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CDC Releases First Estimates of Bivalent mRNA COVID-19 Booster Effectiveness against XBB/XBB.1.5


Preliminary estimates showed relative bivalent booster dose vaccine effectiveness against XBB/XBB.1.5 for at least the first 3 months after vaccination.



In a report released Wednesday, the US Centers for Disease Control and Prevention (CDC) provided the first estimates of the effectiveness of bivalent mRNA COVID-19 vaccines against the newest dominant Omicron subvariant of SARS-CoV-2.

The preliminary estimates showed relative bivalent booster dose vaccine effectiveness (VE) against XBB and its sublineage XBB.1.5 for at least the first 3 months after vaccination in persons who had previously received 2, 3, or 4 monovalent vaccine doses.

“As new SARS-CoV-2 variants emerge, continued vaccine effectiveness monitoring is important. All persons should stay up to date with recommend COVID-19 vaccines, including receiving a bivalent booster dose when eligible,” wrote investigators in the report published in MMWR.

XBB/XBB.1.5 has been described as the most transmissible SARS-CoV-2 subvariant to date. XBB together with XBB.1.5 accounted for 52% of sequenced lineages in the US as of January 21, 2023, according to the CDC. VE against XBB/XBB.1.5, in particular VE associated with newer mRNA bivalent vaccines, however, until now, was unknown.

Researchers analyzed data from the Increasing Community Access to Testing (ICATT) national pharmacy program for SARS-CoV-2 testing to estimate VE of bivalent mRNA COVID-19 vaccines against symptomatic infection caused by BA.5-related and XBB/XBB.1.5-related sublineages among immunocompetent adults between December 1, 2022, and January 13, 2023.

Reduction or failure of spike gene (S-gene) amplification (SGTF) in real-time reverse transcription–polymerase chain reaction (RT-PCR) was used as a proxy indicator of infection with BA.5-related sublineages and S-gene target presence (SGTP) of infection with XBB/XBB.1.5-related sublineages.

There were 3 age groups in the report: 18-49 years, 50-64 years, and ≥65 years. Across all age groups, VE of bivalent booster doses was generally similar against BA.5-related infections and XBB/XBB.1.5-related infections. VE against symptomatic BA.5-related infection was 52% among persons aged 18–49 years, 43% among persons aged 50–64 years, and 37% among those aged ≥65 years. VE against symptomatic XBB/XBB.1.5-related infection was 49% among persons aged 18–49 years, 40% among persons aged 50–64 years, and 43% among those aged ≥65 years.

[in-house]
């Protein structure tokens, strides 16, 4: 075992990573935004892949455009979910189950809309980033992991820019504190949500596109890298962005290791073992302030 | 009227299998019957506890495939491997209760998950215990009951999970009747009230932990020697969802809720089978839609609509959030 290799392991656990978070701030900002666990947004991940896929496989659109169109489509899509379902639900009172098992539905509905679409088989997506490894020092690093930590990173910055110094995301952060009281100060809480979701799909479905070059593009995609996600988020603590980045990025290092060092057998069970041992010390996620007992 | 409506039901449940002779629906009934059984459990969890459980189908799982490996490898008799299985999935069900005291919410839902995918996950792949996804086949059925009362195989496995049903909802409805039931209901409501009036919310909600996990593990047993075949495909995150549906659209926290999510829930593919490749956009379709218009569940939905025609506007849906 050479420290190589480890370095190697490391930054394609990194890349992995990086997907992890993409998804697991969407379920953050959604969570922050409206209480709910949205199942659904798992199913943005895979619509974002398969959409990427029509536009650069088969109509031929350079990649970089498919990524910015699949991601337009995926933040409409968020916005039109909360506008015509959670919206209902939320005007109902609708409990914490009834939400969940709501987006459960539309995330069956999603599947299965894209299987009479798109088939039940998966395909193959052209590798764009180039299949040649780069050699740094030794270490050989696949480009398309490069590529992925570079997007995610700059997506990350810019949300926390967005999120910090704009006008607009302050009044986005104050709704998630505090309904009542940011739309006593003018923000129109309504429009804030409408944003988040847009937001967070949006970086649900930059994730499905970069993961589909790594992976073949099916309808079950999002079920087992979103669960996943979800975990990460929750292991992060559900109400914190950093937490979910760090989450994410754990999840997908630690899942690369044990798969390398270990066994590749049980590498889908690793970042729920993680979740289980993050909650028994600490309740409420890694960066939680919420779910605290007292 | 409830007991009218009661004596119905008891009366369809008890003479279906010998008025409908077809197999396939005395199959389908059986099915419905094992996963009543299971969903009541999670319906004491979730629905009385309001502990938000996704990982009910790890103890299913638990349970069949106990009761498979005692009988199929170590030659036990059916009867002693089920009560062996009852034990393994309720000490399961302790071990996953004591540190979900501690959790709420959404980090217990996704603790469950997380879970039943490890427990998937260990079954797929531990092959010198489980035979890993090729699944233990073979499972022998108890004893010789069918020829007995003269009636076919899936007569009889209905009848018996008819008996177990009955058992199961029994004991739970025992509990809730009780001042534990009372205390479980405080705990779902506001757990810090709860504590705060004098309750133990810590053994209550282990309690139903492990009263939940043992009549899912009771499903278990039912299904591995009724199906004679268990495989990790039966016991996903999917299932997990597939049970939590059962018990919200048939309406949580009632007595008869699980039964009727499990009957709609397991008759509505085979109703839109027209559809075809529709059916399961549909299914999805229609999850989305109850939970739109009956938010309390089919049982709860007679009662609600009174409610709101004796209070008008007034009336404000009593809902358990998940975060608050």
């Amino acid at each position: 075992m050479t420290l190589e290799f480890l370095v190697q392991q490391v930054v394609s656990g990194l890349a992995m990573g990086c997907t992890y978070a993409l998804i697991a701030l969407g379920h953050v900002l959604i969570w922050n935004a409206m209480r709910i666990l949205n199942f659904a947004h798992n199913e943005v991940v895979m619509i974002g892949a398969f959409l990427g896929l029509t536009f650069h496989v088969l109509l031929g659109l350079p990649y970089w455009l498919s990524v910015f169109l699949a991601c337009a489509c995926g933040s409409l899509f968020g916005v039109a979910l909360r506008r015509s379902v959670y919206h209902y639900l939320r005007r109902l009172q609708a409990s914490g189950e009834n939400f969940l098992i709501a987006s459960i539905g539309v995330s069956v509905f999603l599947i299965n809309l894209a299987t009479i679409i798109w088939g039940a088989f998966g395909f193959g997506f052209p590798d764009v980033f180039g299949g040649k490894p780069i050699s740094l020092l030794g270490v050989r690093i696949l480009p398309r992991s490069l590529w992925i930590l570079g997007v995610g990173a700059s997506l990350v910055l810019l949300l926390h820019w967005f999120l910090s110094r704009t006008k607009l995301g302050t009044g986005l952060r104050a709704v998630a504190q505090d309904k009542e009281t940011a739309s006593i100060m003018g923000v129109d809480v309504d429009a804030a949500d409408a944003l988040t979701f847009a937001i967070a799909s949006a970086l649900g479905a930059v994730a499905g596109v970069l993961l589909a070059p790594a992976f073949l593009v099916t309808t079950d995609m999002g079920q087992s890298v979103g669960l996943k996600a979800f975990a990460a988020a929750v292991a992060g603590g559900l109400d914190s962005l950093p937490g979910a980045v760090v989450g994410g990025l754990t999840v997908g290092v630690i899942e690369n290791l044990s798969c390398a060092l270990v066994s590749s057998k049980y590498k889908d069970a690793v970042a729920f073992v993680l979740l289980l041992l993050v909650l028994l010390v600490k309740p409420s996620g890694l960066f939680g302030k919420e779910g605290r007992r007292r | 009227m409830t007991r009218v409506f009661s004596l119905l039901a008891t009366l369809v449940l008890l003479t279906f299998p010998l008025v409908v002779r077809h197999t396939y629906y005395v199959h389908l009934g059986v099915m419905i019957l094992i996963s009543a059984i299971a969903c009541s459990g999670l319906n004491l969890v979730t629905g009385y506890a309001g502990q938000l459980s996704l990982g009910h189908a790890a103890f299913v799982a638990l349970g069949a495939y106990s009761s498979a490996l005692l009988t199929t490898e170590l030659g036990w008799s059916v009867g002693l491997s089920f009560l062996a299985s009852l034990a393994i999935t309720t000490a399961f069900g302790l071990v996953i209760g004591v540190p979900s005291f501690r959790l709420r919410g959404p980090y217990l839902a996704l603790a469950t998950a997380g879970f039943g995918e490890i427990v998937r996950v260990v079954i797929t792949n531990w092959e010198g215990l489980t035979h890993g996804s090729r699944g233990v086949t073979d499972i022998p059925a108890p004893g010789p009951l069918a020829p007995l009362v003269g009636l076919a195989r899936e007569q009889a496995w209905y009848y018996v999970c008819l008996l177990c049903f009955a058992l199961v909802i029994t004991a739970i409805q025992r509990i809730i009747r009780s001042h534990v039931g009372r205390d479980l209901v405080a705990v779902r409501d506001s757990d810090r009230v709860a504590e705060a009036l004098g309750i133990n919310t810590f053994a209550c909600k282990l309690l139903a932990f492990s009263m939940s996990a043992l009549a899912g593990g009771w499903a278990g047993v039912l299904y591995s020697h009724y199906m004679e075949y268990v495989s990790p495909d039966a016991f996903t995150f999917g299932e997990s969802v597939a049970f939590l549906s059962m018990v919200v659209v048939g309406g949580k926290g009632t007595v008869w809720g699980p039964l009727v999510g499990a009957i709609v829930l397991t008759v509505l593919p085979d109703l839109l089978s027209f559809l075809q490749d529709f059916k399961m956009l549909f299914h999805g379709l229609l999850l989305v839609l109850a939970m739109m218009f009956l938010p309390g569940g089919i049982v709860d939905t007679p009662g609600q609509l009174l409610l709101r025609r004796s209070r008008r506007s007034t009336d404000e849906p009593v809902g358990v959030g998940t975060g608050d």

“Evidence of waning VE by 2–3 months after receiving a bivalent dose based on point estimates was minimal, although estimates were imprecise. Sensitivity analyses did not show a meaningful change in VE by different analytic period start dates,” wrote the research team.

These results are subject to the following 4 limitations:

  • Vaccination status, previous infection history, and underlying medical conditions were self-reported and, therefore, subject to recall bias.
  • Bivalent booster dose coverage to date has been low, which could bias the findings if persons getting vaccinated earlier are systematically different from those vaccinated later.
  • Data on SARS-CoV-2 exposure risk and mask use were not collected; biases might arise due to differences in testing behaviors between vaccinated and unvaccinated individuals, resulting in residual confounding.
  • Analysis did not control for time since last monovalent dose, but because monovalent VE against infection with Omicron sublineages wanes quickly, this likely had a minimal effect on results.

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